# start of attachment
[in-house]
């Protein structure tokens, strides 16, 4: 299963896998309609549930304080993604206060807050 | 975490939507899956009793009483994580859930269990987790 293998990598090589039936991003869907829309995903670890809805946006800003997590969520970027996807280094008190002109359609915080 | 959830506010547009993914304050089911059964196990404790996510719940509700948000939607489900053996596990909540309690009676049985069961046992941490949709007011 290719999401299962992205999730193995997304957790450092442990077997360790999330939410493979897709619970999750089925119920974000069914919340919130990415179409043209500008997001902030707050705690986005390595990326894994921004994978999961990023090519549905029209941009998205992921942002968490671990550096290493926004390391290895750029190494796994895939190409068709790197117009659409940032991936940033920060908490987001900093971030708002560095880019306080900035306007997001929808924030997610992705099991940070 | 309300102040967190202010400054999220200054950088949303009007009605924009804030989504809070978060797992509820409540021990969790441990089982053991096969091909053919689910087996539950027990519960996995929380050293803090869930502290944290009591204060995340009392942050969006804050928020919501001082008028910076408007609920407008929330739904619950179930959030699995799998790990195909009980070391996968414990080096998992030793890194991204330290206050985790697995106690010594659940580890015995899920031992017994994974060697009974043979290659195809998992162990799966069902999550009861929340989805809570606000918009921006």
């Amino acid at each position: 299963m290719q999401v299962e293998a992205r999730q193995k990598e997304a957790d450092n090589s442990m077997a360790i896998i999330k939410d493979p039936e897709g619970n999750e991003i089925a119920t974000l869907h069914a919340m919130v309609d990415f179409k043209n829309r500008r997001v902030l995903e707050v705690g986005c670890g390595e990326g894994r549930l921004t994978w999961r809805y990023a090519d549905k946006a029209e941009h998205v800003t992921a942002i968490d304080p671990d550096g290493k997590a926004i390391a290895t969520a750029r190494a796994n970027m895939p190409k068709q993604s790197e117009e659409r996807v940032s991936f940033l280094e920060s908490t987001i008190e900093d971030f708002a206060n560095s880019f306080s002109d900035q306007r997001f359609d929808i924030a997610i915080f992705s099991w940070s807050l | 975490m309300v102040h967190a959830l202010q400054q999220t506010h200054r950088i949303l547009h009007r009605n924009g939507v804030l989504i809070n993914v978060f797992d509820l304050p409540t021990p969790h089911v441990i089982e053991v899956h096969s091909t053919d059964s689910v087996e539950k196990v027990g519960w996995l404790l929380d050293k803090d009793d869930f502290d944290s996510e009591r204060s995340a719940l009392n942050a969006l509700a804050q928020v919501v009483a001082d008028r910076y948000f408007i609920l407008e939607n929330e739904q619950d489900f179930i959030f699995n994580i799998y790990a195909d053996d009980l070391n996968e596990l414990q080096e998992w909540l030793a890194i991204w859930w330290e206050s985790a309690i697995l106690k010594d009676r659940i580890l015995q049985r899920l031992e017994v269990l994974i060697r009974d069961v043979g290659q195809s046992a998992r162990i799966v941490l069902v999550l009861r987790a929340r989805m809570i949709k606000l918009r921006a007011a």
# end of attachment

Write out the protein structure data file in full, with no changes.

[in-house]
């Protein structure tokens, strides 16, 4: 299963896998309609549930304080993604206060807050 | 975490939507899956009793009483994580859930269990987790 293998990598090589039936991003869907829309995903670890809805946006800003997590969520970027996807280094008190002109359609915080 | 959830506010547009993914304050089911059964196990404790996510719940509700948000939607489900053996596990909540309690009676049985069961046992941490949709007011 290719999401299962992205999730193995997304957790450092442990077997360790999330939410493979897709619970999750089925119920974000069914919340919130990415179409043209500008997001902030707050705690986005390595990326894994921004994978999961990023090519549905029209941009998205992921942002968490671990550096290493926004390391290895750029190494796994895939190409068709790197117009659409940032991936940033920060908490987001900093971030708002560095880019306080900035306007997001929808924030997610992705099991940070 | 309300102040967190202010400054999220200054950088949303009007009605924009804030989504809070978060797992509820409540021990969790441990089982053991096969091909053919689910087996539950027990519960996995929380050293803090869930502290944290009591204060995340009392942050969006804050928020919501001082008028910076408007609920407008929330739904619950179930959030699995799998790990195909009980070391996968414990080096998992030793890194991204330290206050985790697995106690010594659940580890015995899920031992017994994974060697009974043979290659195809998992162990799966069902999550009861929340989805809570606000918009921006």
């Amino acid at each position: 299963m290719q999401v299962e293998a992205r999730q193995k990598e997304a957790d450092n090589s442990m077997a360790i896998i999330k939410d493979p039936e897709g619970n999750e991003i089925a119920t974000l869907h069914a919340m919130v309609d990415f179409k043209n829309r500008r997001v902030l995903e707050v705690g986005c670890g390595e990326g894994r549930l921004t994978w999961r809805y990023a090519d549905k946006a029209e941009h998205v800003t992921a942002i968490d304080p671990d550096g290493k997590a926004i390391a290895t969520a750029r190494a796994n970027m895939p190409k068709q993604s790197e117009e659409r996807v940032s991936f940033l280094e920060s908490t987001i008190e900093d971030f708002a206060n560095s880019f306080s002109d900035q306007r997001f359609d929808i924030a997610i915080f992705s099991w940070s807050l | 975490m309300v102040h967190a959830l202010q400054q999220t506010h200054r950088i949303l547009h009007r009605n924009g939507v804030l989504i809070n993914v978060f797992d509820l304050p409540t021990p969790h089911v441990i089982e053991v899956h096969s091909t053919d059964s689910v087996e539950k196990v027990g519960w996995l404790l929380d050293k803090d009793d869930f502290d944290s996510e009591r204060s995340a719940l009392n942050a969006l509700a804050q928020v919501v009483a001082d008028r910076y948000f408007i609920l407008e939607n929330e739904q619950d489900f179930i959030f699995n994580i799998y790990a195909d053996d009980l070391n996968e596990l414990q080096e998992w909540l030793a890194i991204w859930w330290e206050s985790a309690i697995l106690k010594d009676r659940i580890l015995q049985r899920l031992e017994v269990l994974i060697r009974d069961v043979g290659q195809s046992a998992r162990i799966v941490l069902v999550l009861r987790a929340r989805m809570i949709k606000l918009r921006a007011a």